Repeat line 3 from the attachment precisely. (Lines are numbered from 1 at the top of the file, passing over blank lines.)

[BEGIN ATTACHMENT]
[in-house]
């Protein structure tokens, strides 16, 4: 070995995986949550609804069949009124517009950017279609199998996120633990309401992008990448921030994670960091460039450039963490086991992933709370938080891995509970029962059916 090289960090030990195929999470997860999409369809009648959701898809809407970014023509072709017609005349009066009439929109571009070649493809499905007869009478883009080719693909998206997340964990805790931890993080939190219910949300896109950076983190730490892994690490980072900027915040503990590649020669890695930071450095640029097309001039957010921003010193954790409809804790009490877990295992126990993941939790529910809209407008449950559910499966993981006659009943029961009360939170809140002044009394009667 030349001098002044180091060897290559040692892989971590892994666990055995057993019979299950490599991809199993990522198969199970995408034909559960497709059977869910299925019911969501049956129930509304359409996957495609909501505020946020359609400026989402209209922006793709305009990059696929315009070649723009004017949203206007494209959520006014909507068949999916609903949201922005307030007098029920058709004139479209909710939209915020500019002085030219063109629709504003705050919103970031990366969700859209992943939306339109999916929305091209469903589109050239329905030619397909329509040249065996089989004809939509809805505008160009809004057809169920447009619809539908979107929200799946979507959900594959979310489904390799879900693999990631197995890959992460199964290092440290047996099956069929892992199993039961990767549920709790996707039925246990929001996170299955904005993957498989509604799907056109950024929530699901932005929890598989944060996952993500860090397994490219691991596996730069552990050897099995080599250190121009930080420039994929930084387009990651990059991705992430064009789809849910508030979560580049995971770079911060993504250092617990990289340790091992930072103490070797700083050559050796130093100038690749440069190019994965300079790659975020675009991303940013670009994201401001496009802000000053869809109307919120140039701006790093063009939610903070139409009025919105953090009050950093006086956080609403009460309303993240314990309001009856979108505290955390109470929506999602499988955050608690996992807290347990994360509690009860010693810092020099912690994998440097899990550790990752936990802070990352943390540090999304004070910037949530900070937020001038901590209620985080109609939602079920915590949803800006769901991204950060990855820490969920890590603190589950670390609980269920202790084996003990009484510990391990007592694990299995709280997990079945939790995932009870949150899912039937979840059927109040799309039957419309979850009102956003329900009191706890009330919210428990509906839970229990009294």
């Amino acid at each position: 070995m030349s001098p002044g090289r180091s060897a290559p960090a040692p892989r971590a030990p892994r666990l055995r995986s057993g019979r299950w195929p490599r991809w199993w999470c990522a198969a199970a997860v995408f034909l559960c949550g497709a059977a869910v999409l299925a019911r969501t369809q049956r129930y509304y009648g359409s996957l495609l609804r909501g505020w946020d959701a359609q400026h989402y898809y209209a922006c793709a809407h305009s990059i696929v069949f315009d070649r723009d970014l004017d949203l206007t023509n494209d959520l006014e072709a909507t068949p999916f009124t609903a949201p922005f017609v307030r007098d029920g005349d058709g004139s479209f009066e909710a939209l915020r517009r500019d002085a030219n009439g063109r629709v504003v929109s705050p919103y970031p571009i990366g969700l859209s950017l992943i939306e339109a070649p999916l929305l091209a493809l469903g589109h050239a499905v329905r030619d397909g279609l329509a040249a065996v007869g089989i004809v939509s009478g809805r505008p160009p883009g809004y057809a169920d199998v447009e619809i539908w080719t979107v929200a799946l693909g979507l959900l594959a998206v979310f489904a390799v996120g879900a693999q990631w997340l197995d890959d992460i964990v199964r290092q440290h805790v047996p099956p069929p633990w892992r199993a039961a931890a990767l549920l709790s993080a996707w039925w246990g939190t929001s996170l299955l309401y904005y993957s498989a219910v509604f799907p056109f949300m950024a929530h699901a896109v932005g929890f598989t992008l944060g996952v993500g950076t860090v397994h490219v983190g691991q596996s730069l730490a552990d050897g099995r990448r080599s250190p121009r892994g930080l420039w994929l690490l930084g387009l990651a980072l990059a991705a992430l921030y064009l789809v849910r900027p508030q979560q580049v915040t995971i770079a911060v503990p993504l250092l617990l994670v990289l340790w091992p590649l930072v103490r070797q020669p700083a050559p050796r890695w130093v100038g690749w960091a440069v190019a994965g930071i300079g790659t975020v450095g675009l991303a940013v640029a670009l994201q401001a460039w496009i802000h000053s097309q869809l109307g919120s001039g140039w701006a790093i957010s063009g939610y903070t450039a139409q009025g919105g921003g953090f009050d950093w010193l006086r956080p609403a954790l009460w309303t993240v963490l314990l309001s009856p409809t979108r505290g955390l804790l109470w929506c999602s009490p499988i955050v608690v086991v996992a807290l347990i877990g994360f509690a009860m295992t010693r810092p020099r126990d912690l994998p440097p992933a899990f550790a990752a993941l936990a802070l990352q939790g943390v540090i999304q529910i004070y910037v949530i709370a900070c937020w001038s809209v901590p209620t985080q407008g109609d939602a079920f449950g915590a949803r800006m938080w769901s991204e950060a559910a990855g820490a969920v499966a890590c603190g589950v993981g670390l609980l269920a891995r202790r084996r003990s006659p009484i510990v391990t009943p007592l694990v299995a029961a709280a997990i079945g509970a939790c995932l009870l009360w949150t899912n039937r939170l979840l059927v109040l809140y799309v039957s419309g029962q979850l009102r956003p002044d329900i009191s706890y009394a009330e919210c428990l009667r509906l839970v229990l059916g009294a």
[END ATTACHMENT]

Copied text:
């Amino acid at each position: 070995m030349s001098p002044g090289r180091s060897a290559p960090a040692p892989r971590a030990p892994r666990l055995r995986s057993g019979r299950w195929p490599r991809w199993w999470c990522a198969a199970a997860v995408f034909l559960c949550g497709a059977a869910v999409l299925a019911r969501t369809q049956r129930y509304y009648g359409s996957l495609l609804r909501g505020w946020d959701a359609q400026h989402y898809y209209a922006c793709a809407h305009s990059i696929v069949f315009d070649r723009d970014l004017d949203l206007t023509n494209d959520l006014e072709a909507t068949p999916f009124t609903a949201p922005f017609v307030r007098d029920g005349d058709g004139s479209f009066e909710a939209l915020r517009r500019d002085a030219n009439g063109r629709v504003v929109s705050p919103y970031p571009i990366g969700l859209s950017l992943i939306e339109a070649p999916l929305l091209a493809l469903g589109h050239a499905v329905r030619d397909g279609l329509a040249a065996v007869g089989i004809v939509s009478g809805r505008p160009p883009g809004y057809a169920d199998v447009e619809i539908w080719t979107v929200a799946l693909g979507l959900l594959a998206v979310f489904a390799v996120g879900a693999q990631w997340l197995d890959d992460i964990v199964r290092q440290h805790v047996p099956p069929p633990w892992r199993a039961a931890a990767l549920l709790s993080a996707w039925w246990g939190t929001s996170l299955l309401y904005y993957s498989a219910v509604f799907p056109f949300m950024a929530h699901a896109v932005g929890f598989t992008l944060g996952v993500g950076t860090v397994h490219v983190g691991q596996s730069l730490a552990d050897g099995r990448r080599s250190p121009r892994g930080l420039w994929l690490l930084g387009l990651a980072l990059a991705a992430l921030y064009l789809v849910r900027p508030q979560q580049v915040t995971i770079a911060v503990p993504l250092l617990l994670v990289l340790w091992p590649l930072v103490r070797q020669p700083a050559p050796r890695w130093v100038g690749w960091a440069v190019a994965g930071i300079g790659t975020v450095g675009l991303a940013v640029a670009l994201q401001a460039w496009i802000h000053s097309q869809l109307g919120s001039g140039w701006a790093i957010s063009g939610y903070t450039a139409q009025g919105g921003g953090f009050d950093w010193l006086r956080p609403a954790l009460w309303t993240v963490l314990l309001s009856p409809t979108r505290g955390l804790l109470w929506c999602s009490p499988i955050v608690v086991v996992a807290l347990i877990g994360f509690a009860m295992t010693r810092p020099r126990d912690l994998p440097p992933a899990f550790a990752a993941l936990a802070l990352q939790g943390v540090i999304q529910i004070y910037v949530i709370a900070c937020w001038s809209v901590p209620t985080q407008g109609d939602a079920f449950g915590a949803r800006m938080w769901s991204e950060a559910a990855g820490a969920v499966a890590c603190g589950v993981g670390l609980l269920a891995r202790r084996r003990s006659p009484i510990v391990t009943p007592l694990v299995a029961a709280a997990i079945g509970a939790c995932l009870l009360w949150t899912n039937r939170l979840l059927v109040l809140y799309v039957s419309g029962q979850l009102r956003p002044d329900i009191s706890y009394a009330e919210c428990l009667r509906l839970v229990l059916g009294a």